Bill to Allow Physicians to Distribute Medicine at the Office Takes a Hit

House Bill 1622, which would have let physicians distribute certain common prescribed medicines, has died in the public health committee in the Texas House of Representatives. Committee chair and Houston Democrat Senfronia Thompson has not allowed the bill to come before the committee, meaning there will not be public debate.

The bill was introduced by Rep. Tom Oilverson from Houston, and advocates say it would get rid of the hurdle of finding a pharmacy and improve medication adherence. Nationwide, 46 states have passed legislation allowing physicians to distribute certain medications at their office, urgent care clinics, or worksite clinics. Supporters argue that physicians can sidestep pharmacy overhead and pharmacy benefit managers, meaning most medicines would be cheaper than they would be at the pharmacy. The bill would not allow physicians to charge anything over than their costs for the medicine.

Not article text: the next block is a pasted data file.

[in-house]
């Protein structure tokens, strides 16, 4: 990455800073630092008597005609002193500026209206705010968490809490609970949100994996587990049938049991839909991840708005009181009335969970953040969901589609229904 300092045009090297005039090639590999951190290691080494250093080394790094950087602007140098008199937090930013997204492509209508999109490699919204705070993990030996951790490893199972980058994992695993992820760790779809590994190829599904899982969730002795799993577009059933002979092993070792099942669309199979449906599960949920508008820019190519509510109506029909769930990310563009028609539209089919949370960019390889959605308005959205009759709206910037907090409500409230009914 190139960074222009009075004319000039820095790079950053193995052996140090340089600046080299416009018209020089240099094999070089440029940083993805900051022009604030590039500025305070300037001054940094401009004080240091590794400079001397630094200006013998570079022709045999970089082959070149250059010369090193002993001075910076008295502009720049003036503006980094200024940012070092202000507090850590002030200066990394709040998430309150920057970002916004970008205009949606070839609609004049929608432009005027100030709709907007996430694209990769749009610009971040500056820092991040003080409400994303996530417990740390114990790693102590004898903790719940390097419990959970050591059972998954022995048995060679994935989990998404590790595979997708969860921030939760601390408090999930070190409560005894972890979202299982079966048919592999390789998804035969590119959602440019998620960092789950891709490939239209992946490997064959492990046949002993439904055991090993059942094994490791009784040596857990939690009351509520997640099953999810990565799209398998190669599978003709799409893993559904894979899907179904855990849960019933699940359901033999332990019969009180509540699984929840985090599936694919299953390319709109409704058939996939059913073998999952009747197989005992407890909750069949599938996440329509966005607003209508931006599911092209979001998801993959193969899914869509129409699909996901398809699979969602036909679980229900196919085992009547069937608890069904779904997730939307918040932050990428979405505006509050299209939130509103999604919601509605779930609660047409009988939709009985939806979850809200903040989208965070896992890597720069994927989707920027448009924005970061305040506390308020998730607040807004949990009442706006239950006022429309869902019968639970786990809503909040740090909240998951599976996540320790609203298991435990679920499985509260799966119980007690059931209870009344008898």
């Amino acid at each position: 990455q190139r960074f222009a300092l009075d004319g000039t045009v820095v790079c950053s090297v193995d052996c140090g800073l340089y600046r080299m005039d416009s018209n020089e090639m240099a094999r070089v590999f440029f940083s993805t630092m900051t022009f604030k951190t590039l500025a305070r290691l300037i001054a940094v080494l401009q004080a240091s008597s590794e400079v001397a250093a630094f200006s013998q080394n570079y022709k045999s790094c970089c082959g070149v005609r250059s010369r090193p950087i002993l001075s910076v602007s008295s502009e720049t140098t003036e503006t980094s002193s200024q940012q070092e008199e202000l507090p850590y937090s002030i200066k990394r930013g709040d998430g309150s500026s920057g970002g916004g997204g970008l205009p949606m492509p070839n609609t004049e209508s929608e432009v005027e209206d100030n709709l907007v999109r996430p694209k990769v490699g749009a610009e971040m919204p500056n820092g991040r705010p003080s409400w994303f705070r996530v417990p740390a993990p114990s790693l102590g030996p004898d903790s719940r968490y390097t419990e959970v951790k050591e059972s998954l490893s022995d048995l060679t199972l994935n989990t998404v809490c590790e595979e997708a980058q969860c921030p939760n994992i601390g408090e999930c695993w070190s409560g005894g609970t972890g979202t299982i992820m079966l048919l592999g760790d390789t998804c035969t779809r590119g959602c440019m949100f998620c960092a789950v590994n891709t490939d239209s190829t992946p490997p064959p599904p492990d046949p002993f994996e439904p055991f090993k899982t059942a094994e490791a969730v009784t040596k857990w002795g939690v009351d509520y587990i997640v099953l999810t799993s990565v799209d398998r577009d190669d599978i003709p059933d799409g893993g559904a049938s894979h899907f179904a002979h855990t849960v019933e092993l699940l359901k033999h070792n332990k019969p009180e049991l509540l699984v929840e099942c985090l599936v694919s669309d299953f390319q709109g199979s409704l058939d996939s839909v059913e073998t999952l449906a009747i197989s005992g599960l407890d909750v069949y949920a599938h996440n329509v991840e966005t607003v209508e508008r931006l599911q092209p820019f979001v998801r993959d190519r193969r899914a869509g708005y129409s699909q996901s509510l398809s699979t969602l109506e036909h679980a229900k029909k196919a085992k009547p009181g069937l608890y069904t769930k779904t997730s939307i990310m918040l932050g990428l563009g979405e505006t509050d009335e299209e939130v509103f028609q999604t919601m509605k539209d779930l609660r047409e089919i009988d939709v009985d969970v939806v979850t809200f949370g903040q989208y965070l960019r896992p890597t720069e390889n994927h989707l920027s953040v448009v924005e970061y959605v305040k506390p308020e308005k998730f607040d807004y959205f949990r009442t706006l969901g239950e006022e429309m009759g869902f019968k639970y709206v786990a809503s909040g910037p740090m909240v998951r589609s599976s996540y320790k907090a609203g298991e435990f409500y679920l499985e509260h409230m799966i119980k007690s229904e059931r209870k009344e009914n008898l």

Opponents worry that allowing physicians to distribute medicine would remove an important check on the accuracy of the prescriptions and how that medicine might interact with other medications already being taken by the patient. There is also discrepancy about the cost of the medicine from a pharmacy versus a doctor’s office.

The Texas Pharmacy Association is against the bill, while the Texas Academy of Family Physicians and the Texas Public Policy Foundation are proponents. With less than two months left in the legislative session, it is unlikely that a similar bill will be brought up in the Senate.

Rep. Johnson’s office did not respond to a message sent last week. Learn more about the bill here.